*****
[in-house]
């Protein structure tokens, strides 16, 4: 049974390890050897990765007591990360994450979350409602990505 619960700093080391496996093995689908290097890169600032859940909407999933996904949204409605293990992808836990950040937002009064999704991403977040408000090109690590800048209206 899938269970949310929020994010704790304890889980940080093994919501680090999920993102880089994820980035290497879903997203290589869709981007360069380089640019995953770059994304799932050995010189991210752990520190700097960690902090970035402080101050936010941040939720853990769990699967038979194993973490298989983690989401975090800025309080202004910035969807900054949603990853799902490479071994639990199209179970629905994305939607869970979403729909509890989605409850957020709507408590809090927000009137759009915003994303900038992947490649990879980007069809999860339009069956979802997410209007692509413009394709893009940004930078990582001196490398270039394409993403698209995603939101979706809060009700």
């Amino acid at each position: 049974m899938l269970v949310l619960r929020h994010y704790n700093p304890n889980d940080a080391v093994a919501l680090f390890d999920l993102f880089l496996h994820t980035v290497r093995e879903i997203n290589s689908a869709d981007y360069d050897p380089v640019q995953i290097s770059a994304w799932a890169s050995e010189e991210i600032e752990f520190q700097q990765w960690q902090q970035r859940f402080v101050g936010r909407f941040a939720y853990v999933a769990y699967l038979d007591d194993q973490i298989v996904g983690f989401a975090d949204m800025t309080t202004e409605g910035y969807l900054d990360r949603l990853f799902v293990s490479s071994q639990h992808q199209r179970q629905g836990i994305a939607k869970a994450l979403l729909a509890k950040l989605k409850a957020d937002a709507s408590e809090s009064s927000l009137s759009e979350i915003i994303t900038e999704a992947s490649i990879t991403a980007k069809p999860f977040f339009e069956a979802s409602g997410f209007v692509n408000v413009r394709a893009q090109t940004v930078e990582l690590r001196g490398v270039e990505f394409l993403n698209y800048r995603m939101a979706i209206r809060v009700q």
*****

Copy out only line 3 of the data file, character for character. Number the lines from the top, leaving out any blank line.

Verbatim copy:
């Amino acid at each position: 049974m899938l269970v949310l619960r929020h994010y704790n700093p304890n889980d940080a080391v093994a919501l680090f390890d999920l993102f880089l496996h994820t980035v290497r093995e879903i997203n290589s689908a869709d981007y360069d050897p380089v640019q995953i290097s770059a994304w799932a890169s050995e010189e991210i600032e752990f520190q700097q990765w960690q902090q970035r859940f402080v101050g936010r909407f941040a939720y853990v999933a769990y699967l038979d007591d194993q973490i298989v996904g983690f989401a975090d949204m800025t309080t202004e409605g910035y969807l900054d990360r949603l990853f799902v293990s490479s071994q639990h992808q199209r179970q629905g836990i994305a939607k869970a994450l979403l729909a509890k950040l989605k409850a957020d937002a709507s408590e809090s009064s927000l009137s759009e979350i915003i994303t900038e999704a992947s490649i990879t991403a980007k069809p999860f977040f339009e069956a979802s409602g997410f209007v692509n408000v413009r394709a893009q090109t940004v930078e990582l690590r001196g490398v270039e990505f394409l993403n698209y800048r995603m939101a979706i209206r809060v009700q």